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Old 13-10-2010, 04:49   #46
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Quote:
Originally Posted by MarkJ View Post
If everyone is trussed up like a turkey in bright orange kapok the sailing becomes un-fun.

If its a 'normal' day out the chance of misadventure is so low that doing a full man overboard drill is just not relevant. Last time I was on a cruise ship they didnt even do if for passengers going for less than a week.

This whole over safety pervading stuff we sometimes see here is a bit much imho. Go and enjoy life on a boat and if you or your friend dies then stiff biccies. Do better in your next life.

If you come on my boat for the 3 hour cruise you are welcome to put on a life jacket.... but if you want safety drills go sit below or stay on the dock.



At last... a breath of normality. This was starting to sound like OH&S jamboree.

I take friends/guests out for an enjoyable experience. If they've sailed before we might push the envelope... a little. If not, my role is to make it look easy and fun, and I've done my bit if I can drop them off with a little more colour from the wind and the sun...... ok, and the wine, and with them feeling like they'd like to do it all again.

Sometimes if conditions are a bit lively, it's meant going out with just 25% of the Genny unfurled so they get to 'sail', lunch on the hook in a sheltered anchorage, and coming back on the engine. It's no big deal if you're not trying to be a hero.

Vic

Bash... to your post too.
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Old 13-10-2010, 04:56   #47
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In a year of cruising we had several nasty incidents:

1. taking on (a sh** load of) water 1000 miles from land
2. multiple halyard failures resulting in pulling sails from the sea in the middle of the ocean & several mast-climbs in the mid-Atlantic swell
3. engine fire
4. boarded by refugees
5. death of skipper
6. tangled in fishing nets 10 days from land
7. total loss of rudder 300 miles off Fiji

.
You can beg and plead all you like.... you're NOT coming on my boat.... you... and Jonah.
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Old 13-10-2010, 05:20   #48
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They're long ocean passages, not a drift around the bay. I think there are different standards of safety, and care because of the different risks invoilved.
The OP was not on an over nighter where someone would be on deck by themselves etc. His was a short cruise.
"Today, they invited us out for a short cruise, and we (I) preferred to enjoy one last sail. We compromised by going with them for a short motor jaunt around the area, and then they came over for a short sail."

Its not necessary to make the sport hideously difficult for guests.



But, for those longer cruises, yes, I agree, however still not making it an all pervading misery. If it becomes that it would be better to hook the van up and go for a driving vacation.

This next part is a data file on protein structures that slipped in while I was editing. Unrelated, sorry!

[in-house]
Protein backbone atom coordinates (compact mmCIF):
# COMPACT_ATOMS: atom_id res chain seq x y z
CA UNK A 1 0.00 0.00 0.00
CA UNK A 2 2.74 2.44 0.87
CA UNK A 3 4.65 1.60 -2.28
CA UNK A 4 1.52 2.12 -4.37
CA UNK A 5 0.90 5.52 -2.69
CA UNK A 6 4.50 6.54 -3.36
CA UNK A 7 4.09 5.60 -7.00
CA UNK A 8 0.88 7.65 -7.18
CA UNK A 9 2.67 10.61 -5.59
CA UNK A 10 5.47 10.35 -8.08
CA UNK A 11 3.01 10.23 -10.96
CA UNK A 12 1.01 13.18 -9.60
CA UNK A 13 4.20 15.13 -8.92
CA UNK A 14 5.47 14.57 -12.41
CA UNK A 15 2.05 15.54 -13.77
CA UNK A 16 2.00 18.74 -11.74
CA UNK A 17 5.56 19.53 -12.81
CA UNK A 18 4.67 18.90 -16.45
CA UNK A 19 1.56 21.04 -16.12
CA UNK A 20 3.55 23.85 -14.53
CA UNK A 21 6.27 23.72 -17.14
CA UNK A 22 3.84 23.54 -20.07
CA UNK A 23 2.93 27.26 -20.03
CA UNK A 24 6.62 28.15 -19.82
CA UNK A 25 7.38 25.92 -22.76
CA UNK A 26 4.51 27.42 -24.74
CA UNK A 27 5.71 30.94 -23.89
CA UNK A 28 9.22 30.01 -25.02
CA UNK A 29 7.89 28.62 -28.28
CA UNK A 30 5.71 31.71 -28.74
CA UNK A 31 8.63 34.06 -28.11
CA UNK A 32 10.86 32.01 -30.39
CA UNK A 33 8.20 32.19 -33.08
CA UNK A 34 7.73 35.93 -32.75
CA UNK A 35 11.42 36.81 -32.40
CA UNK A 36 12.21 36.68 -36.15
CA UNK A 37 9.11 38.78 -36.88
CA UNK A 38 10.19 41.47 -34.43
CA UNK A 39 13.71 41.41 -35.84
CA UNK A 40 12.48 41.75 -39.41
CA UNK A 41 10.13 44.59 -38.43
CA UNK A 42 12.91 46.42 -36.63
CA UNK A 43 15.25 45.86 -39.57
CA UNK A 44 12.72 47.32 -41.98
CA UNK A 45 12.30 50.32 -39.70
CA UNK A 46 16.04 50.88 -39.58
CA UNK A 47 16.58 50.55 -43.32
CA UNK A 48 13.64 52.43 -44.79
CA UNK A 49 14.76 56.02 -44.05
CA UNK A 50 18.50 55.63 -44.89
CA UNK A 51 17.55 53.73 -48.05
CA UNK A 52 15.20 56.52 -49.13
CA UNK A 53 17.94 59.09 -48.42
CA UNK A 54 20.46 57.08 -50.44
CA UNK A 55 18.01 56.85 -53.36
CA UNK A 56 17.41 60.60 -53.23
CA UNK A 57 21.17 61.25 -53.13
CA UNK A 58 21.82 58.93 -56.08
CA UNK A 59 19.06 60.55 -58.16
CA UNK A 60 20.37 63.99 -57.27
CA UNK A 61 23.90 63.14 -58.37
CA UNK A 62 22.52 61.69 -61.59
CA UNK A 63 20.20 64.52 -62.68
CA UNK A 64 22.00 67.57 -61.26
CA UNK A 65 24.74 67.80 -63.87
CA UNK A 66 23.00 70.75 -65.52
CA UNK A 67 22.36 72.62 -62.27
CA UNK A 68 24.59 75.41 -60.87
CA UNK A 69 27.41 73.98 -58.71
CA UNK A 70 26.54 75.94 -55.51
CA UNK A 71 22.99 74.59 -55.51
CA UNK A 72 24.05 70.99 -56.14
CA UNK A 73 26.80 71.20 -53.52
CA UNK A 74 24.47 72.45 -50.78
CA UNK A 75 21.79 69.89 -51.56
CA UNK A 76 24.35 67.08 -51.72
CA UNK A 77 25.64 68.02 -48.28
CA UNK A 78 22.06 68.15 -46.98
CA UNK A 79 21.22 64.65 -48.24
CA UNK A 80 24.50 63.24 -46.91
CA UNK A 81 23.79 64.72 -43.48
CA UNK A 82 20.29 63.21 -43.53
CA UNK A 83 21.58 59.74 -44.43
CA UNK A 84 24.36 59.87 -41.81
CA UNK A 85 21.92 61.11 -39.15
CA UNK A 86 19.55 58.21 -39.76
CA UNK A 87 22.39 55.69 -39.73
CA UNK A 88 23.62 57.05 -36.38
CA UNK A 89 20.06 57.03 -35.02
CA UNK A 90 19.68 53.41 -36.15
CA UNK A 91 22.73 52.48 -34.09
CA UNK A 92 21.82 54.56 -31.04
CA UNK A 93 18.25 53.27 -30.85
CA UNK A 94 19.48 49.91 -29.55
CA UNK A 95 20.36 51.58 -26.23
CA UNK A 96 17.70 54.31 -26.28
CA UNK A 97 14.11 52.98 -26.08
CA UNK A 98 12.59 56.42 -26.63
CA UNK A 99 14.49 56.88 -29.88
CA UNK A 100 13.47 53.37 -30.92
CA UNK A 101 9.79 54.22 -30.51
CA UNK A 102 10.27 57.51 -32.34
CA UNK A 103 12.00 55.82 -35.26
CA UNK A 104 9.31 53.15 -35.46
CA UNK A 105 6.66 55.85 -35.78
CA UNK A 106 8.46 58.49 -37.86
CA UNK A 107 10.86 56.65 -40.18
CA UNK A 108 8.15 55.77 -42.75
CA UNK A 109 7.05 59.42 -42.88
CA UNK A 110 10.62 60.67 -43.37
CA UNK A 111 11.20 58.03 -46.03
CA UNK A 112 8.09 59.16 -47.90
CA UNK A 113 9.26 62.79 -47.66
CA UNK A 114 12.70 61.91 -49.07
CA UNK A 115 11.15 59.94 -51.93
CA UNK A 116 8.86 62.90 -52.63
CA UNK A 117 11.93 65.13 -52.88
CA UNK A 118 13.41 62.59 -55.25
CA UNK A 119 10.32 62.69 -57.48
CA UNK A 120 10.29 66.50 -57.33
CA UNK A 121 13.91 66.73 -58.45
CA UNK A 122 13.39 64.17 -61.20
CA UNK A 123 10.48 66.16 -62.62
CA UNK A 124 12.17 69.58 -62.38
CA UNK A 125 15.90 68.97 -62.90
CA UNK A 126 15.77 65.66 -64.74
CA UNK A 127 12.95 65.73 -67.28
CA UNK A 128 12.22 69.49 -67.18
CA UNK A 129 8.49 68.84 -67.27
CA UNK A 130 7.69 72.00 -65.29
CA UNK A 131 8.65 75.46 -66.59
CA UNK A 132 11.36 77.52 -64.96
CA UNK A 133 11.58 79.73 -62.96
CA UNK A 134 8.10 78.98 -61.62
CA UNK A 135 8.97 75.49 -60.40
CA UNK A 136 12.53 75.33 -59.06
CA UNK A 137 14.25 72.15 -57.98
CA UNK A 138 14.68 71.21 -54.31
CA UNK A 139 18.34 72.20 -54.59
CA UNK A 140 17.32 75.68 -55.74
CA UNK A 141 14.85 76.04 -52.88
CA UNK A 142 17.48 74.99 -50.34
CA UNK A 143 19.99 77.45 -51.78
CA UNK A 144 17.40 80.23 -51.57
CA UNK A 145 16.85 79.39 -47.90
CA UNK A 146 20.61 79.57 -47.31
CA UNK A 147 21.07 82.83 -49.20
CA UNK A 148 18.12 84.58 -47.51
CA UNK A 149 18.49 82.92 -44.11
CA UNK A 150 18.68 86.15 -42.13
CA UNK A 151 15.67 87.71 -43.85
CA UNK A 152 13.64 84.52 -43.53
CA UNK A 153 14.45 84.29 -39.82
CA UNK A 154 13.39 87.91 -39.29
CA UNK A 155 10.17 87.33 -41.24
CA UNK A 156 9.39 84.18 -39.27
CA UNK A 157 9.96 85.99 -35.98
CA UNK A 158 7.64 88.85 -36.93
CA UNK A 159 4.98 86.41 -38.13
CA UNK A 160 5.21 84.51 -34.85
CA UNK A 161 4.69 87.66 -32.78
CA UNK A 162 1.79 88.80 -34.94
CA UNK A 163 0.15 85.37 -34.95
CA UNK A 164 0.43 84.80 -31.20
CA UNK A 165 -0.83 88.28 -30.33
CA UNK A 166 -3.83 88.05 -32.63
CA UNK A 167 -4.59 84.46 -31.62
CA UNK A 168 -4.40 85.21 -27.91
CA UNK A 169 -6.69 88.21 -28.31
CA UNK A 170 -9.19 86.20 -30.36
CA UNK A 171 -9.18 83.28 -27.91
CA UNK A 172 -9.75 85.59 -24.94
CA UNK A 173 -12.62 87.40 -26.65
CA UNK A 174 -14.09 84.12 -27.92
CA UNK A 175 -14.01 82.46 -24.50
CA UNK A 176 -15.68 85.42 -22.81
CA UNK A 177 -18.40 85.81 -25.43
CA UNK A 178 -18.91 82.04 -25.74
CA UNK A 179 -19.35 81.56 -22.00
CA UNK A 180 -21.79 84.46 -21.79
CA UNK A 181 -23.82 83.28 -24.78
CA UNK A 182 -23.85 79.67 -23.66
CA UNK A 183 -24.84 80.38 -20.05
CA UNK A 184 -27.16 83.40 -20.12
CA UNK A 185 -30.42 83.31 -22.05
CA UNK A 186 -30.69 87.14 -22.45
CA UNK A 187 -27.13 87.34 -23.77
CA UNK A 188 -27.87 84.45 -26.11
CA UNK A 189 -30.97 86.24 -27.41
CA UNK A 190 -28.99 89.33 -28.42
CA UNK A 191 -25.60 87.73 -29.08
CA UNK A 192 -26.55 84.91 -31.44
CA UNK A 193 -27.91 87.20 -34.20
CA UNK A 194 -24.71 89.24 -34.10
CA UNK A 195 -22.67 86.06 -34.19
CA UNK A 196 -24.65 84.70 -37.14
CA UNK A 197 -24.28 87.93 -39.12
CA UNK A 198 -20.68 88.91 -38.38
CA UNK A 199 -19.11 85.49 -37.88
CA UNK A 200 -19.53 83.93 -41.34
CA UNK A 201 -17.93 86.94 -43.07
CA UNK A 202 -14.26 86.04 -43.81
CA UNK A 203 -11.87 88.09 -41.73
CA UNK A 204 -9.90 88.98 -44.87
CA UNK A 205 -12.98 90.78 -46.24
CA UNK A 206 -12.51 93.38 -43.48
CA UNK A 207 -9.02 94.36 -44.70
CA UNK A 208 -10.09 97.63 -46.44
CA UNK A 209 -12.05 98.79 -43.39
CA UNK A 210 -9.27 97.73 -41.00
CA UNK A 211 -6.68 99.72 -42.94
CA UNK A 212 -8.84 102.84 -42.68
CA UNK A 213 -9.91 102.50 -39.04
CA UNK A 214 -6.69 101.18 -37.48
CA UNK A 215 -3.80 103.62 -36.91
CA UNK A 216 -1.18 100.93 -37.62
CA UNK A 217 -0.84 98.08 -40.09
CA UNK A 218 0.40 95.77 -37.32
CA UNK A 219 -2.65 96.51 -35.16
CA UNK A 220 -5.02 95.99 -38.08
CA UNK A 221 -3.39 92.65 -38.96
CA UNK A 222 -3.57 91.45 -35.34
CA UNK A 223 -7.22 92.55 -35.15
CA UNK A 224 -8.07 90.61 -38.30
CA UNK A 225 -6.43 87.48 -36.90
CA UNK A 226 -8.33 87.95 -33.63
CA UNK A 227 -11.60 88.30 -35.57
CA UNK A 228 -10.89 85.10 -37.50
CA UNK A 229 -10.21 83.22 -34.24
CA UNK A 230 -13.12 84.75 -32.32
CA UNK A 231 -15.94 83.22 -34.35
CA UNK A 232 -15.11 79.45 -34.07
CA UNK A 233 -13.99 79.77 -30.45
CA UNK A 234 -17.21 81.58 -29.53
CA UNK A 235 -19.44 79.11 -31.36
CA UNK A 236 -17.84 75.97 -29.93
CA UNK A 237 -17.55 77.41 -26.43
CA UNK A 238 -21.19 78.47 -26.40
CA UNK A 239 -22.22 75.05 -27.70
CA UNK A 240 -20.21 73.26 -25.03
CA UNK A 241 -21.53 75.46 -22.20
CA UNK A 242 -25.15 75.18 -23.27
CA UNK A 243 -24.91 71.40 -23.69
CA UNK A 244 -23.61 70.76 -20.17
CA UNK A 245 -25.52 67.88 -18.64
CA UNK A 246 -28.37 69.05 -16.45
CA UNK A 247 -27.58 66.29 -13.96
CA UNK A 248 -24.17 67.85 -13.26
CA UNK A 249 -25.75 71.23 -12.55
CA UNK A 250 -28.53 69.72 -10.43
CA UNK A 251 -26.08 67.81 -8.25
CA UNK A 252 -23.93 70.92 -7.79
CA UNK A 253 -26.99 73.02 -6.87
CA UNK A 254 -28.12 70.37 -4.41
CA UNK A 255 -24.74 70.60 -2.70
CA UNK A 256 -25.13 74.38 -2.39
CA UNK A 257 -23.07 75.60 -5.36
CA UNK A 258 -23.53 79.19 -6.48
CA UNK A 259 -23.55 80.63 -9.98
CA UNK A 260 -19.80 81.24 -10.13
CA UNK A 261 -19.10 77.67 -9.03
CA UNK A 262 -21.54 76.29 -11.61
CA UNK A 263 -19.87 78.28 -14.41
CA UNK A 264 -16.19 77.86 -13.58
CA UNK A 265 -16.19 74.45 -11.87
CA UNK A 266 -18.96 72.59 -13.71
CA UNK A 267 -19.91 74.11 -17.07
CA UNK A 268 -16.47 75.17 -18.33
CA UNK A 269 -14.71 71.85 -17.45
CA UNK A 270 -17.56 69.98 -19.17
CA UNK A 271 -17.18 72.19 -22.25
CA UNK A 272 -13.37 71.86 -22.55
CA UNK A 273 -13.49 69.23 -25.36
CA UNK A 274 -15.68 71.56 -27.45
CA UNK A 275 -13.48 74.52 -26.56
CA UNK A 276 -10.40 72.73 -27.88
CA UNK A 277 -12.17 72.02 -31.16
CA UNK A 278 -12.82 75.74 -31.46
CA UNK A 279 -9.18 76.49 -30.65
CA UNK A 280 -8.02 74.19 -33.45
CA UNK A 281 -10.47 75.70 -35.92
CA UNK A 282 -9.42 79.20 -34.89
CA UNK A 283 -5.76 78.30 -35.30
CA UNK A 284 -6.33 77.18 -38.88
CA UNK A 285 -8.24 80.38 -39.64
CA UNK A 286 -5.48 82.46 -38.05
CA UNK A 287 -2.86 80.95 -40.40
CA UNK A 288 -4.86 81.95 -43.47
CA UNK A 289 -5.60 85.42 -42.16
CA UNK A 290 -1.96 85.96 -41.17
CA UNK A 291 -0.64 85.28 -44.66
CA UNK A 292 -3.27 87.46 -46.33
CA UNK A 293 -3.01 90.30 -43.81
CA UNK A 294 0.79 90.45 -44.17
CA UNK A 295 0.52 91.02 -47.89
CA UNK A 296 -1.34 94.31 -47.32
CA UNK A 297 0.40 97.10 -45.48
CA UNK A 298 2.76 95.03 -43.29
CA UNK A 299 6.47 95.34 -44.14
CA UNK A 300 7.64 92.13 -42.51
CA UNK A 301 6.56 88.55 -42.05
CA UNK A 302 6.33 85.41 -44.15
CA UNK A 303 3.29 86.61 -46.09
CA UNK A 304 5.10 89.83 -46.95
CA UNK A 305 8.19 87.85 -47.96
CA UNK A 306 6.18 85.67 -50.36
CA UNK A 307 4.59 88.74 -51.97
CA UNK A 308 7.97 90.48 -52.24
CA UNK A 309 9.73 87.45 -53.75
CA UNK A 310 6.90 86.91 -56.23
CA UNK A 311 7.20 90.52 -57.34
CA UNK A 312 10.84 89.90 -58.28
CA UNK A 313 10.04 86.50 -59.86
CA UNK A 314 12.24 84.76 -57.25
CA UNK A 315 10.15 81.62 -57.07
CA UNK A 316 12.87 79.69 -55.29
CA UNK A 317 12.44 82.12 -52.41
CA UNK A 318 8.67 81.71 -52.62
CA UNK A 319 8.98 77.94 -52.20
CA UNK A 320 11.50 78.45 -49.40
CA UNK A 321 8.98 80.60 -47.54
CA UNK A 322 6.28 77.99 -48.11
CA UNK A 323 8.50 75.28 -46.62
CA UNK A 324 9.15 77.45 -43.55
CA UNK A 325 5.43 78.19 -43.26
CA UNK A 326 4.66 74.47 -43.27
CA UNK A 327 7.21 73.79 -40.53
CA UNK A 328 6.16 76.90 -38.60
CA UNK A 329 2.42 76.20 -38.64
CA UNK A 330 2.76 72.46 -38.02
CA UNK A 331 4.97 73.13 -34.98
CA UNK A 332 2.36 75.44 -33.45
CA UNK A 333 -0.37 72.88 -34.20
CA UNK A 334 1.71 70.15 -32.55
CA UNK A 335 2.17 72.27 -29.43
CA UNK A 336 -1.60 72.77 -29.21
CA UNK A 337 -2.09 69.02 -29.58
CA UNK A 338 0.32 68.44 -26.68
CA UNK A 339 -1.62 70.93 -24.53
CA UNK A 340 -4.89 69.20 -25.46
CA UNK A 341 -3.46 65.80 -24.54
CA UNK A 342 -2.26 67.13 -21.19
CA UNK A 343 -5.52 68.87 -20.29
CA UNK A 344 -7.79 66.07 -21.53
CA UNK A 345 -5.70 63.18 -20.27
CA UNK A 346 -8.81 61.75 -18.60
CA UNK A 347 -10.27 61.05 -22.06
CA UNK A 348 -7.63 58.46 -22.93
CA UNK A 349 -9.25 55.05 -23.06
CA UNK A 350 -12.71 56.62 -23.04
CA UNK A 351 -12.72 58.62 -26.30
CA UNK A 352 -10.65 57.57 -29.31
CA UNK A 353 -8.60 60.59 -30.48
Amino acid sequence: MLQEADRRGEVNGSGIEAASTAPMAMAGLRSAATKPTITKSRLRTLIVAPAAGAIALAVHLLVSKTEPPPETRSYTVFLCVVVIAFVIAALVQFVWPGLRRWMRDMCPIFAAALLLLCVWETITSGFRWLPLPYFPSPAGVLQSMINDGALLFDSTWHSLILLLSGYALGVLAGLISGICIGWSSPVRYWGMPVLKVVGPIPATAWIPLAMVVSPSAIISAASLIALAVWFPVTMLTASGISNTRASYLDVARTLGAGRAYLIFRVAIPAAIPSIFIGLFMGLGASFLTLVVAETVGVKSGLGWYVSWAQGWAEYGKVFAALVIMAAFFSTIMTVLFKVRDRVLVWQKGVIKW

Mark

Of course, silly me, I forget that 5 miles off shore is a much safer place to fall overboard unconscious than 1000 miles offshore!

How does wearing a lifejacket (especially one of the self-inflating ones) make it an 'all pervading misery'?
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Old 13-10-2010, 05:22   #49
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You can beg and plead all you like.... you're NOT coming on my boat.... you... and Jonah.

Thanks, that's an interesting outlook. All the skippers that we had took the opposite view: would you rather have someone on board who had dealt with all these things or someone who had just walked out of a classroom? Isn't that what we call 'experience'?
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Old 13-10-2010, 06:08   #50
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Thanks, that's an interesting outlook. All the skippers that we had took the opposite view: would you rather have someone on board who had dealt with all these things or someone who had just walked out of a classroom? Isn't that what we call 'experience'?
I think experience is great, and you've collected more than most in a year. But you're bordering on 'jinxed', and I'd rather not add to your portfolio of experience at my expense... if that's ok with you

I'll stick to common sense and the devil's own luck... 62 years and it's stilll working for me.
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Old 13-10-2010, 06:28   #51
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Originally Posted by YourOldNemesis View Post

How does wearing a lifejacket (especially one of the self-inflating ones) make it an 'all pervading misery'?
Ramping up the safety precautions unnecessarily just makes the crew jaded, unbelieveing when there is a real need, and, somewhere in between their respect for the captain will deminish because they think he can't do a risk appreciation.